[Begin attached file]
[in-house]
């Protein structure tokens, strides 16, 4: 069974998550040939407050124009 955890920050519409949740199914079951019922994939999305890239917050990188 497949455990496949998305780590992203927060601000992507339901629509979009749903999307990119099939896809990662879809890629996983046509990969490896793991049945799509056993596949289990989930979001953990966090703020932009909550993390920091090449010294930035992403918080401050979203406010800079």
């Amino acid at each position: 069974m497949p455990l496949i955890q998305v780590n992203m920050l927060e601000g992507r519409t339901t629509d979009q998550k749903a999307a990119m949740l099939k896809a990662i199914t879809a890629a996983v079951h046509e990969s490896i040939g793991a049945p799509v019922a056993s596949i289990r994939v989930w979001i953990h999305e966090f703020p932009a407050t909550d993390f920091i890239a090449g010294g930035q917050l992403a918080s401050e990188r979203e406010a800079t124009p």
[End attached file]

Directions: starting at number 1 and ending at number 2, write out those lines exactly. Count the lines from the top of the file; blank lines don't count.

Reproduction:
[in-house]
């Protein structure tokens, strides 16, 4: 069974998550040939407050124009 955890920050519409949740199914079951019922994939999305890239917050990188 497949455990496949998305780590992203927060601000992507339901629509979009749903999307990119099939896809990662879809890629996983046509990969490896793991049945799509056993596949289990989930979001953990966090703020932009909550993390920091090449010294930035992403918080401050979203406010800079």